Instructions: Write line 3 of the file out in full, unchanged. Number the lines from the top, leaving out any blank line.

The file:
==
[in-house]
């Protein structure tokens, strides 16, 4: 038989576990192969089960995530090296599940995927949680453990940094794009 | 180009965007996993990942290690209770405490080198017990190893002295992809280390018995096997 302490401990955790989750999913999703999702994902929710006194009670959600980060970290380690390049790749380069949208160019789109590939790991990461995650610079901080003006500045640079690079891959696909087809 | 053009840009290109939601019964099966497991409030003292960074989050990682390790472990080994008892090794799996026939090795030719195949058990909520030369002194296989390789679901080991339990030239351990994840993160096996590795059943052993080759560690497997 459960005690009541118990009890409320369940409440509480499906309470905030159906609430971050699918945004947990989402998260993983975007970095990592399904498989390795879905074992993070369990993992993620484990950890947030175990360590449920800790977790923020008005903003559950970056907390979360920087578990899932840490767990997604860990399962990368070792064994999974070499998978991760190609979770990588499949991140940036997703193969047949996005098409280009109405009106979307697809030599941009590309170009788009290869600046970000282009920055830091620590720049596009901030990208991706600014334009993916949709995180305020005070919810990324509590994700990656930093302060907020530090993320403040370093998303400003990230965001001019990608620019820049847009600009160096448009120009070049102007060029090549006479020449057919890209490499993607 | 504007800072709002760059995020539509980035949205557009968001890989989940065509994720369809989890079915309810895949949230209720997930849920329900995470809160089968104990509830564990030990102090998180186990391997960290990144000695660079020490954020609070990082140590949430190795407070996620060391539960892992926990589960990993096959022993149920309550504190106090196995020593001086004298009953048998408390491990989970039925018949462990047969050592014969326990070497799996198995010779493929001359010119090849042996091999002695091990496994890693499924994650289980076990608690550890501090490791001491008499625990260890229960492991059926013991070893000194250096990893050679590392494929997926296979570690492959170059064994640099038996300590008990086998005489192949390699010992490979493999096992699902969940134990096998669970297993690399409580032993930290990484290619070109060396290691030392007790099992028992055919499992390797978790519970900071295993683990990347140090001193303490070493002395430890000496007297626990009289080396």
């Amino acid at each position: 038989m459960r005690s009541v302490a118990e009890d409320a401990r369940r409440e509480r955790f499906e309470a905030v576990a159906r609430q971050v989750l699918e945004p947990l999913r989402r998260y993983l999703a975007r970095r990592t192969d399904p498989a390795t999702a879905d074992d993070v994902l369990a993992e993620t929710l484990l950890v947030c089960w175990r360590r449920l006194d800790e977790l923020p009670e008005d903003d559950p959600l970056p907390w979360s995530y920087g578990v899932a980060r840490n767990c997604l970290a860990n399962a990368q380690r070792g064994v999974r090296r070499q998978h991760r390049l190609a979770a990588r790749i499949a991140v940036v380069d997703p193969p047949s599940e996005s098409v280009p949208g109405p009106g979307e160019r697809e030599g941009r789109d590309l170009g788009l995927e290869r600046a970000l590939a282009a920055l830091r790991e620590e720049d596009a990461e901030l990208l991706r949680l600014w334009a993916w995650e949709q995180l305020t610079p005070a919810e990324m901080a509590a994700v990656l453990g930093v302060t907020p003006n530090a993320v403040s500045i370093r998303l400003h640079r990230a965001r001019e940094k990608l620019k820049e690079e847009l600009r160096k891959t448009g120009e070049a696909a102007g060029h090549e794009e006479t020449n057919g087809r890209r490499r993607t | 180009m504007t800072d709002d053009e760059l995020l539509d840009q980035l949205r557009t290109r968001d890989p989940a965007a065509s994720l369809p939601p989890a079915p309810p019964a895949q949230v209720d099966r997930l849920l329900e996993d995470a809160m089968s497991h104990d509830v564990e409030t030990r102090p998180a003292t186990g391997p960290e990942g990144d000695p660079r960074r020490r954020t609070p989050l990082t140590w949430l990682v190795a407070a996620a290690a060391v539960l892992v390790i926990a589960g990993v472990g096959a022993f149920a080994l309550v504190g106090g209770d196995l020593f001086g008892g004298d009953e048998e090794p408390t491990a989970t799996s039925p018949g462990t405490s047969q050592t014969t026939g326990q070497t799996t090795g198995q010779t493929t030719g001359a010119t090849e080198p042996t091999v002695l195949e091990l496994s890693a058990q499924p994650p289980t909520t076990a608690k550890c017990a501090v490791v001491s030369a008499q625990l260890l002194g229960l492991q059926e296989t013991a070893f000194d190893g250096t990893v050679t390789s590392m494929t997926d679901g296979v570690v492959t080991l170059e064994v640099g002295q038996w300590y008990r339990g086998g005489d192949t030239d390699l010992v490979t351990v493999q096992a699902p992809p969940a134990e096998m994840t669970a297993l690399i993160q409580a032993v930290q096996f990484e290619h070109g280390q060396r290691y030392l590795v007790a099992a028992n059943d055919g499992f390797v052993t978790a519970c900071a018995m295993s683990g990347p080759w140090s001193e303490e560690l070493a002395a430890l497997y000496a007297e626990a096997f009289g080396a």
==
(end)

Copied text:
């Amino acid at each position: 038989m459960r005690s009541v302490a118990e009890d409320a401990r369940r409440e509480r955790f499906e309470a905030v576990a159906r609430q971050v989750l699918e945004p947990l999913r989402r998260y993983l999703a975007r970095r990592t192969d399904p498989a390795t999702a879905d074992d993070v994902l369990a993992e993620t929710l484990l950890v947030c089960w175990r360590r449920l006194d800790e977790l923020p009670e008005d903003d559950p959600l970056p907390w979360s995530y920087g578990v899932a980060r840490n767990c997604l970290a860990n399962a990368q380690r070792g064994v999974r090296r070499q998978h991760r390049l190609a979770a990588r790749i499949a991140v940036v380069d997703p193969p047949s599940e996005s098409v280009p949208g109405p009106g979307e160019r697809e030599g941009r789109d590309l170009g788009l995927e290869r600046a970000l590939a282009a920055l830091r790991e620590e720049d596009a990461e901030l990208l991706r949680l600014w334009a993916w995650e949709q995180l305020t610079p005070a919810e990324m901080a509590a994700v990656l453990g930093v302060t907020p003006n530090a993320v403040s500045i370093r998303l400003h640079r990230a965001r001019e940094k990608l620019k820049e690079e847009l600009r160096k891959t448009g120009e070049a696909a102007g060029h090549e794009e006479t020449n057919g087809r890209r490499r993607t | 180009m504007t800072d709002d053009e760059l995020l539509d840009q980035l949205r557009t290109r968001d890989p989940a965007a065509s994720l369809p939601p989890a079915p309810p019964a895949q949230v209720d099966r997930l849920l329900e996993d995470a809160m089968s497991h104990d509830v564990e409030t030990r102090p998180a003292t186990g391997p960290e990942g990144d000695p660079r960074r020490r954020t609070p989050l990082t140590w949430l990682v190795a407070a996620a290690a060391v539960l892992v390790i926990a589960g990993v472990g096959a022993f149920a080994l309550v504190g106090g209770d196995l020593f001086g008892g004298d009953e048998e090794p408390t491990a989970t799996s039925p018949g462990t405490s047969q050592t014969t026939g326990q070497t799996t090795g198995q010779t493929t030719g001359a010119t090849e080198p042996t091999v002695l195949e091990l496994s890693a058990q499924p994650p289980t909520t076990a608690k550890c017990a501090v490791v001491s030369a008499q625990l260890l002194g229960l492991q059926e296989t013991a070893f000194d190893g250096t990893v050679t390789s590392m494929t997926d679901g296979v570690v492959t080991l170059e064994v640099g002295q038996w300590y008990r339990g086998g005489d192949t030239d390699l010992v490979t351990v493999q096992a699902p992809p969940a134990e096998m994840t669970a297993l690399i993160q409580a032993v930290q096996f990484e290619h070109g280390q060396r290691y030392l590795v007790a099992a028992n059943d055919g499992f390797v052993t978790a519970c900071a018995m295993s683990g990347p080759w140090s001193e303490e560690l070493a002395a430890l497997y000496a007297e626990a096997f009289g080396a």